Supply Chain Council of European Union |

Exporters reel as shipping crisis spurs freight cost rise

EXPORTERS are also bearing the brunt of the shipping crisis as they have to pay higher freight costs to ship their products

“Many shipping lines did not field many of their boats during the pandemic. Some are still not in full operation. Priority is being given to bigger economies [that] can guarantee bigger volumes. Developing countries have to wait in line and pay higher prices,” Philippine Exporters Confederation Inc. (PhilExport) President Sergio R. Ortiz-Luis Jr. told BusinessMirror in a text message.

The PhilExport chief noted that although there are many problems in shipping, they are not related to the war between Ukraine and Russia. He also said that they haven’t noticed any signs of the supply chain disruption meddling with the shipping from the Philippines.

However, Ortiz-Luis reiterated that they are having problems involving the Philippine Ports Authority (PPA) and high freight costs.

“Well first there’s the shortage of ships, the scheduling…And then there’s the cost, it’s too high;  and there’s a problem with [Philippine Ports Authority] PPA which is using their tracking device” which entails additional expense, he explained.

Two weeks ago, PhilExport along with the Philippine Chamber of Commerce and Industry (PCCI), and other business groups signed a joint manifesto seeking immediate revocation of a PPA order that they say threatens the transport and logistics industries and the economy.

The business groups urged the Office of the President and the National Economic and Development Authority (Neda) to look into PPA’s issuance of Administrative Order 04-2021, which could negatively impact business and the country’s recovery.

PCCI President George T. Barcelon said, “We are supposed to streamline our processes and not add burden by having redundant policies. How would we be able to attract investors and create ease of doing business if our policies are confusing.”

The new policy enables PPA to implement the Trusted Operator Program-Container Registry Monitoring System (TOP-CRMS) and Empty Container Storage Shared Service Facility (ECSSSF), projects to track real-time movement of containers from the time of entry, discharge, return and storage, and re-export.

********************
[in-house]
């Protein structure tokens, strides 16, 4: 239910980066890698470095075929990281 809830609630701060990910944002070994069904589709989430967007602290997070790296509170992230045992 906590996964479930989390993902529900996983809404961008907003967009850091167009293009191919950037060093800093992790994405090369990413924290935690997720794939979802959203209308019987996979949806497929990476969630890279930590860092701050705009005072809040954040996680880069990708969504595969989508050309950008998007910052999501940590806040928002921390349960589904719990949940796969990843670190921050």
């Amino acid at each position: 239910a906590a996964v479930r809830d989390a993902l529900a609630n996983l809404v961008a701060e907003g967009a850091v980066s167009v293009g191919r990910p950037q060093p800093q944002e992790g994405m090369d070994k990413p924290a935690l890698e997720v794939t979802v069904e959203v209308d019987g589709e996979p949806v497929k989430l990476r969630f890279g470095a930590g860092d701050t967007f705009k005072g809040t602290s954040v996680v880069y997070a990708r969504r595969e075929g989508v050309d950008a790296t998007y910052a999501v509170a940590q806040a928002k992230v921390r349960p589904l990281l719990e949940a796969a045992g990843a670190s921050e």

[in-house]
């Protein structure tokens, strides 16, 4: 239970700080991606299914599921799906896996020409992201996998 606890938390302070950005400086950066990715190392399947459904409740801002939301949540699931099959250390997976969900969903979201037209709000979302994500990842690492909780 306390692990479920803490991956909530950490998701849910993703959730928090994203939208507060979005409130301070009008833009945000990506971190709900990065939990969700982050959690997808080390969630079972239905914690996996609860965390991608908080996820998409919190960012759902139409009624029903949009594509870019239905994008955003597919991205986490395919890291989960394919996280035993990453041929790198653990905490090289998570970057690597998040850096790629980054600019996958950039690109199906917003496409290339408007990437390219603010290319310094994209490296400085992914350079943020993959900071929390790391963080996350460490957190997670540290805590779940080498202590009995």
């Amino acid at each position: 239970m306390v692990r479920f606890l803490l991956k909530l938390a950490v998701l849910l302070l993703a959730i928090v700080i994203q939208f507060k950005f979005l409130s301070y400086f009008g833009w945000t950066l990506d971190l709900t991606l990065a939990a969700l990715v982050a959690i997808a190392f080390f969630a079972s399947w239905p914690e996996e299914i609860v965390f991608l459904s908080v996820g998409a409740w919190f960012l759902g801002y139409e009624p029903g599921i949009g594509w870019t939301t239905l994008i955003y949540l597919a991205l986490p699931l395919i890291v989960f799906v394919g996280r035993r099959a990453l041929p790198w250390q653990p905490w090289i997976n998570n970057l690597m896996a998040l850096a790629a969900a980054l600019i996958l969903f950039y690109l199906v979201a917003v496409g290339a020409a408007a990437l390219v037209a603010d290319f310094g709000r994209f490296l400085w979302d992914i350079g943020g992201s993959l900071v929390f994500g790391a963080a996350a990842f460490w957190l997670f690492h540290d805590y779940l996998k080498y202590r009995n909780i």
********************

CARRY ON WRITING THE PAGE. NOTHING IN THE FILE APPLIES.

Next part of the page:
The business groups said in their joint statement that a fee of P4,900, exclusive of 12-percent value-added tax per tagged container will be charged for TOP-CRMS—a huge burden especially for the micro, small, and medium enterprises.

PCCI noted that this measure is also being implemented by the Bureau of Customs through Administrative Order 08-2019, which institutionalized a container monitoring policy supplemented by the Electronic Tracking of Containerized Cargo (E-TRACC).

Barcelon said consumers and businesses will ultimately bear the brunt of additional logistics costs due to the adhoc charges from using the system, and inefficiency in cargo growth. The process of tagging and untagging the tracking device on the containers, it explained, spells additional time and truck trips.

From the importer’s perspective, Department of Trade and Industry (DTI) for Consumer Protection Group (CPG) Undersecretary Ruth B. Castelo pointed to the conflict between Ukraine and Russia, on why businesses and restaurants are experiencing shortage of raw materials.

Noted food brands have been impacted, meanwhile, by the supply chain woes. On May 25, Mary Grace cafe said they’re experiencing some global supply issues on a few raw materials which are beyond their control, by way of explaining their “ensaymada” shortage.

On the same day, Randy’s Donuts said on their Facebook page, “Sorry we ran out of flour before we ran out of queues.”

With this, Castelo said, partly in Filipino, “It’s still the Ukraine-Russia conflict. Most countries are really impacted; our supply is affected, especially those that we get internationally, from the global market; and of course, the rising prices of crude oil on production and distribution; these truly affect prices of goods.”

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